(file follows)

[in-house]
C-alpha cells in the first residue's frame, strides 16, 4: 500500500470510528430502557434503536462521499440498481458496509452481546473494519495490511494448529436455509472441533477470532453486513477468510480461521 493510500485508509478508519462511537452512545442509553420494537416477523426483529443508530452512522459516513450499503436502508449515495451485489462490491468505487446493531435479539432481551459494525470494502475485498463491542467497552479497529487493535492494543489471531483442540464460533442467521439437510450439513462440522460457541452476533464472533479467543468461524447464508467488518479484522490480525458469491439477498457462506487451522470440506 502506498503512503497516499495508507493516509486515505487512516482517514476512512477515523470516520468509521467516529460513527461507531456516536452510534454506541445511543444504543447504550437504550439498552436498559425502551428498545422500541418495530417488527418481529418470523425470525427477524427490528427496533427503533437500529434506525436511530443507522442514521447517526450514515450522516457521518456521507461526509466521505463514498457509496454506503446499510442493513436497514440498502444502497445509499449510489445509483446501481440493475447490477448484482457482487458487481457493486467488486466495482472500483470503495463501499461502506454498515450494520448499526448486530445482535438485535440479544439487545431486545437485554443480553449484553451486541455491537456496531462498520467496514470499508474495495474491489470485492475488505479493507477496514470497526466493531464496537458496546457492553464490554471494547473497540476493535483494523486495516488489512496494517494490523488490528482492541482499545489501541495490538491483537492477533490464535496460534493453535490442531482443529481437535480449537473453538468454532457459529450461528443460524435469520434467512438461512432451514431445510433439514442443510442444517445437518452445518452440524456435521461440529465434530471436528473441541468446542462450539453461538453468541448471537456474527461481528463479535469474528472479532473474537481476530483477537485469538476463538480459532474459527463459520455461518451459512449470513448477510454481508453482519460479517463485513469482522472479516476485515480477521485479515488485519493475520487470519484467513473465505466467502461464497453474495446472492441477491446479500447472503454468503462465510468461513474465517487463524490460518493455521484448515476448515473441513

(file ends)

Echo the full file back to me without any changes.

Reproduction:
[in-house]
C-alpha cells in the first residue's frame, strides 16, 4: 500500500470510528430502557434503536462521499440498481458496509452481546473494519495490511494448529436455509472441533477470532453486513477468510480461521 493510500485508509478508519462511537452512545442509553420494537416477523426483529443508530452512522459516513450499503436502508449515495451485489462490491468505487446493531435479539432481551459494525470494502475485498463491542467497552479497529487493535492494543489471531483442540464460533442467521439437510450439513462440522460457541452476533464472533479467543468461524447464508467488518479484522490480525458469491439477498457462506487451522470440506 502506498503512503497516499495508507493516509486515505487512516482517514476512512477515523470516520468509521467516529460513527461507531456516536452510534454506541445511543444504543447504550437504550439498552436498559425502551428498545422500541418495530417488527418481529418470523425470525427477524427490528427496533427503533437500529434506525436511530443507522442514521447517526450514515450522516457521518456521507461526509466521505463514498457509496454506503446499510442493513436497514440498502444502497445509499449510489445509483446501481440493475447490477448484482457482487458487481457493486467488486466495482472500483470503495463501499461502506454498515450494520448499526448486530445482535438485535440479544439487545431486545437485554443480553449484553451486541455491537456496531462498520467496514470499508474495495474491489470485492475488505479493507477496514470497526466493531464496537458496546457492553464490554471494547473497540476493535483494523486495516488489512496494517494490523488490528482492541482499545489501541495490538491483537492477533490464535496460534493453535490442531482443529481437535480449537473453538468454532457459529450461528443460524435469520434467512438461512432451514431445510433439514442443510442444517445437518452445518452440524456435521461440529465434530471436528473441541468446542462450539453461538453468541448471537456474527461481528463479535469474528472479532473474537481476530483477537485469538476463538480459532474459527463459520455461518451459512449470513448477510454481508453482519460479517463485513469482522472479516476485515480477521485479515488485519493475520487470519484467513473465505466467502461464497453474495446472492441477491446479500447472503454468503462465510468461513474465517487463524490460518493455521484448515476448515473441513